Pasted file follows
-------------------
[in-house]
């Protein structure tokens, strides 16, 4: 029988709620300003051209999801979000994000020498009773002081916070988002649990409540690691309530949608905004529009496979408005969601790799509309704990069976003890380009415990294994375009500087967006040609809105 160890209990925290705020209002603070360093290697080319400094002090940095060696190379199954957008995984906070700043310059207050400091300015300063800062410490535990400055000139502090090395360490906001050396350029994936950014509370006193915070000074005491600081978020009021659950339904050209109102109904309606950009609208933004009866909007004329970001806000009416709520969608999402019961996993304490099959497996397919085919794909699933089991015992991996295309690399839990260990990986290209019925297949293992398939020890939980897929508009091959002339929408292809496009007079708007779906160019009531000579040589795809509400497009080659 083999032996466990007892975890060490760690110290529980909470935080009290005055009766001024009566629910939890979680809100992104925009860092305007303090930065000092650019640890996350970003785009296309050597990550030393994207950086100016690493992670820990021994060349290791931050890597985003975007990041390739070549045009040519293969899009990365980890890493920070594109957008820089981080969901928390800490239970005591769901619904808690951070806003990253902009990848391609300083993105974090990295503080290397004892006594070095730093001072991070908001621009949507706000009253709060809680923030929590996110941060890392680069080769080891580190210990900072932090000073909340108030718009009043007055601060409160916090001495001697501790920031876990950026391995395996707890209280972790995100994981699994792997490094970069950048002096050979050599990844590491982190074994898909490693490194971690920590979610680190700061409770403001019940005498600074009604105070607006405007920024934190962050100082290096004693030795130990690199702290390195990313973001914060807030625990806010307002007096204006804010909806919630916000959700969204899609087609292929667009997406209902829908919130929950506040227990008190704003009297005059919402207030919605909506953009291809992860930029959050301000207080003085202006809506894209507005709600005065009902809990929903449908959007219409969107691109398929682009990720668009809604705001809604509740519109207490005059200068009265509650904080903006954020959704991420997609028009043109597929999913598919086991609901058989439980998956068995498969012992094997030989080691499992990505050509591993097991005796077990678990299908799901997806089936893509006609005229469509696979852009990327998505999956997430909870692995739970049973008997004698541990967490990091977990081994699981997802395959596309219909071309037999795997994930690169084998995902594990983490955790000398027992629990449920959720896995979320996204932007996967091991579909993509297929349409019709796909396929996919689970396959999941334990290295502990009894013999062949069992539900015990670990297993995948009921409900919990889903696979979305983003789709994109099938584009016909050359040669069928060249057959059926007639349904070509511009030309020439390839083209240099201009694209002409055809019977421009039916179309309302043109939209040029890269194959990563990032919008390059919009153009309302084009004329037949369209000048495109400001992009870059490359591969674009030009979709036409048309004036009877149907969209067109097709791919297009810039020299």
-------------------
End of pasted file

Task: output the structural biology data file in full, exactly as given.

[in-house]
């Protein structure tokens, strides 16, 4: 029988709620300003051209999801979000994000020498009773002081916070988002649990409540690691309530949608905004529009496979408005969601790799509309704990069976003890380009415990294994375009500087967006040609809105 160890209990925290705020209002603070360093290697080319400094002090940095060696190379199954957008995984906070700043310059207050400091300015300063800062410490535990400055000139502090090395360490906001050396350029994936950014509370006193915070000074005491600081978020009021659950339904050209109102109904309606950009609208933004009866909007004329970001806000009416709520969608999402019961996993304490099959497996397919085919794909699933089991015992991996295309690399839990260990990986290209019925297949293992398939020890939980897929508009091959002339929408292809496009007079708007779906160019009531000579040589795809509400497009080659 083999032996466990007892975890060490760690110290529980909470935080009290005055009766001024009566629910939890979680809100992104925009860092305007303090930065000092650019640890996350970003785009296309050597990550030393994207950086100016690493992670820990021994060349290791931050890597985003975007990041390739070549045009040519293969899009990365980890890493920070594109957008820089981080969901928390800490239970005591769901619904808690951070806003990253902009990848391609300083993105974090990295503080290397004892006594070095730093001072991070908001621009949507706000009253709060809680923030929590996110941060890392680069080769080891580190210990900072932090000073909340108030718009009043007055601060409160916090001495001697501790920031876990950026391995395996707890209280972790995100994981699994792997490094970069950048002096050979050599990844590491982190074994898909490693490194971690920590979610680190700061409770403001019940005498600074009604105070607006405007920024934190962050100082290096004693030795130990690199702290390195990313973001914060807030625990806010307002007096204006804010909806919630916000959700969204899609087609292929667009997406209902829908919130929950506040227990008190704003009297005059919402207030919605909506953009291809992860930029959050301000207080003085202006809506894209507005709600005065009902809990929903449908959007219409969107691109398929682009990720668009809604705001809604509740519109207490005059200068009265509650904080903006954020959704991420997609028009043109597929999913598919086991609901058989439980998956068995498969012992094997030989080691499992990505050509591993097991005796077990678990299908799901997806089936893509006609005229469509696979852009990327998505999956997430909870692995739970049973008997004698541990967490990091977990081994699981997802395959596309219909071309037999795997994930690169084998995902594990983490955790000398027992629990449920959720896995979320996204932007996967091991579909993509297929349409019709796909396929996919689970396959999941334990290295502990009894013999062949069992539900015990670990297993995948009921409900919990889903696979979305983003789709994109099938584009016909050359040669069928060249057959059926007639349904070509511009030309020439390839083209240099201009694209002409055809019977421009039916179309309302043109939209040029890269194959990563990032919008390059919009153009309302084009004329037949369209000048495109400001992009870059490359591969674009030009979709036409048309004036009877149907969209067109097709791919297009810039020299």